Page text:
Home                                                                                                                    Back
LANUI

A Stand Up Paddleboard

12' 9" x 29" {3.89m x 74cm}
25-30lbs {12kg}

The Lanui paddleboard is a lightweight, inexpensive and quick and easy to build skin-on-frame stand up paddleboard (SUP). The Lanui is ready to go at the spur of a moment, easy to transport, fun, stable, and optimized for relaxed - or athletic - use by paddlers of all ages and abilities. She's great for poking up creeks, exploring back bays . . . or for getting in a fun, aerobic workout on the lake.

  Plans, in both English and Metric measurements, come with full sized patterns and a very well illustrated building guide that includes sources for materials, and covers all you need to know - from constructing the frame to skinning and coating the fabric. If you want to build a SUP, this is the least expensive, lightest and easiest to build board on the market!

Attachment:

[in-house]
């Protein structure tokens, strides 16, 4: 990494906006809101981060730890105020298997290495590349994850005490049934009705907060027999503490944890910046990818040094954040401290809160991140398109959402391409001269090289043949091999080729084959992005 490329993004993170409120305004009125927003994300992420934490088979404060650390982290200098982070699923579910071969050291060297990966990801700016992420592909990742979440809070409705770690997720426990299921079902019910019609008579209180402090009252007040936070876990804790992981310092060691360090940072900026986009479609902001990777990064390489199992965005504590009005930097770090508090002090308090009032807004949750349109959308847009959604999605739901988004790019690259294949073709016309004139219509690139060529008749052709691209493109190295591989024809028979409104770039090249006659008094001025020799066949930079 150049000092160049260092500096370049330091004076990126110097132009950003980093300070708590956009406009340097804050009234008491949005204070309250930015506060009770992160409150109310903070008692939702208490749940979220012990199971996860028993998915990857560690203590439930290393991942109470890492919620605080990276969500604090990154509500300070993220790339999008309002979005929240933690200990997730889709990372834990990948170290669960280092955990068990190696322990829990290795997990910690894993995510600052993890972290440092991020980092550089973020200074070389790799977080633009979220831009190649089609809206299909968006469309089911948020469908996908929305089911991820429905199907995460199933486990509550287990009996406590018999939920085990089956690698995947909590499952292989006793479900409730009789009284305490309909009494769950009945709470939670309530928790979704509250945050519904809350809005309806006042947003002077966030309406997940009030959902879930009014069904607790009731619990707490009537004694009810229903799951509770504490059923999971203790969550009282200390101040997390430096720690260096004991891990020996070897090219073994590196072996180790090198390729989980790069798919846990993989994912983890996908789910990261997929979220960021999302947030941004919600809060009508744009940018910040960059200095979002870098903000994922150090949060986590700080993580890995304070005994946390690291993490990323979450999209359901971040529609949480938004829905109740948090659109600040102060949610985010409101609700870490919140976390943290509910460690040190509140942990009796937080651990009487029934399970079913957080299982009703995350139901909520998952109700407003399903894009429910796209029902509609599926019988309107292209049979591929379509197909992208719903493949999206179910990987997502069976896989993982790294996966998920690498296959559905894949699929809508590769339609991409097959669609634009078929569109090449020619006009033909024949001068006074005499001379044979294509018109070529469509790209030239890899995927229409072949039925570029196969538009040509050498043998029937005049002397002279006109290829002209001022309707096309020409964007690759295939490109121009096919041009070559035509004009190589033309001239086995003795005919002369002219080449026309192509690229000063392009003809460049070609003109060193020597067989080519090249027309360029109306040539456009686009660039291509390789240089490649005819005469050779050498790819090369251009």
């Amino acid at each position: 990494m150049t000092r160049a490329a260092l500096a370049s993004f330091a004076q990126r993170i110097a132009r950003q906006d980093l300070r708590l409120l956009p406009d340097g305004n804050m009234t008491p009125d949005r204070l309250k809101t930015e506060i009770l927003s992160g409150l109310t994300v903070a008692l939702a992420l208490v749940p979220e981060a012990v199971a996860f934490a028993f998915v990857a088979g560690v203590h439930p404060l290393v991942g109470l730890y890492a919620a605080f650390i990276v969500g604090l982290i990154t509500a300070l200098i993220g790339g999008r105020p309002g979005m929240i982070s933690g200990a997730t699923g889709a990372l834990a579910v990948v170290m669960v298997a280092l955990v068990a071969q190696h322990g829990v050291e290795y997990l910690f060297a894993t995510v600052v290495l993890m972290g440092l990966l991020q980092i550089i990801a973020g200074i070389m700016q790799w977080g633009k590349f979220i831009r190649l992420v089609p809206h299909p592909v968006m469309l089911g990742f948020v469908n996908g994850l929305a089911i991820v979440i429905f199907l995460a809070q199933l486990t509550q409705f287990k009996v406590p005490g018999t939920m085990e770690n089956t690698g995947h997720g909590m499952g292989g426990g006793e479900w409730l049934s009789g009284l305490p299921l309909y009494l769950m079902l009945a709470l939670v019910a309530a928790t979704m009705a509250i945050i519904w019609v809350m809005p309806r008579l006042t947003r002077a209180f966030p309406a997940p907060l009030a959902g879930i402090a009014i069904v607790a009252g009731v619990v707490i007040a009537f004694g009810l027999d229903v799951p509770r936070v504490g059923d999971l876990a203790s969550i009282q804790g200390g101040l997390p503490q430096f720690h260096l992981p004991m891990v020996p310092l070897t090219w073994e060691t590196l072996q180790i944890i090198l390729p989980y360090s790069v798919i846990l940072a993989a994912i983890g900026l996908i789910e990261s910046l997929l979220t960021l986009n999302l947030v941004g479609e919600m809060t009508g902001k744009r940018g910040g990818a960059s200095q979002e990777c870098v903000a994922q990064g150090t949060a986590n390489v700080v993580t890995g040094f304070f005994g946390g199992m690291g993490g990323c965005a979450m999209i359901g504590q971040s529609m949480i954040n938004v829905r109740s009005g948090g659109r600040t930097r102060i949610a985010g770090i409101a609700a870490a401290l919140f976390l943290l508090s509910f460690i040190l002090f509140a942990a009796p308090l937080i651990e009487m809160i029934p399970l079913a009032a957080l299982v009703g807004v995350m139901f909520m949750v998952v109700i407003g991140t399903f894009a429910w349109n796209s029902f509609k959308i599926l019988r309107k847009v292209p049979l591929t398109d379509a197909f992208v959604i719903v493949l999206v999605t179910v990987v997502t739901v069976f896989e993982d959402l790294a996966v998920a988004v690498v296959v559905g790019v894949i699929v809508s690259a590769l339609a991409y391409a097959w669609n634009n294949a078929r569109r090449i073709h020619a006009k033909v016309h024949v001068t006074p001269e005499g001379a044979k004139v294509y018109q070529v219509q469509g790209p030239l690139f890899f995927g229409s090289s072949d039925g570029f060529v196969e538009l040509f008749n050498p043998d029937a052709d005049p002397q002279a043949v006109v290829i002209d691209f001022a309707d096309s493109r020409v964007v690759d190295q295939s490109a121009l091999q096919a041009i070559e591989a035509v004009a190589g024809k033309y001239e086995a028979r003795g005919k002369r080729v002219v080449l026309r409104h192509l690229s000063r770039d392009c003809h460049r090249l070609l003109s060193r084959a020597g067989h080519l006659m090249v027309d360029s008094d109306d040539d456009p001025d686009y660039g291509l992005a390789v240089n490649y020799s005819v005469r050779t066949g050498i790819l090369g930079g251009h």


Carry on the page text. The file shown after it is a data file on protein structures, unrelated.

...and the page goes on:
Maximum recommended capacity is 225lbs {103kg}
Order plans HERE
 
 
 
Note that I do not recommend transparent vinyl for skinning! Fabric is much tougher and easier to use.
 


The deck and rigging can be larger or smaller, plainer or fancier - they're easy to customize for individual preferences or needs.



The bow is a modified garvey shape, providing good floatation and simplifying construction.



The frame is straightforward and fast to construct, and utilizes easy to find lumber lengths.

Think casual!

Dog is my co-pilot
 
 
Lanui vs Boardyak
Lanui is a dedicated SUP, whereas the Boardyak is a compromise between a sit-on-top and a SUP. Lanui is faster, longer, has more initial stability and is better suited for stand up paddling. However, if you envision sit on top paddling as your main usage, the Boardyak will keep your butt much drier, as the deck is higher out of the water. The Boardyak is the more maneuverable of the two, if you intend to poke around in narrower creeks and deltas.
Both are very quick and easy to build, with no sewing necessary.
 
 
My thanks to Aaron Coe for his work on the prototype!
Home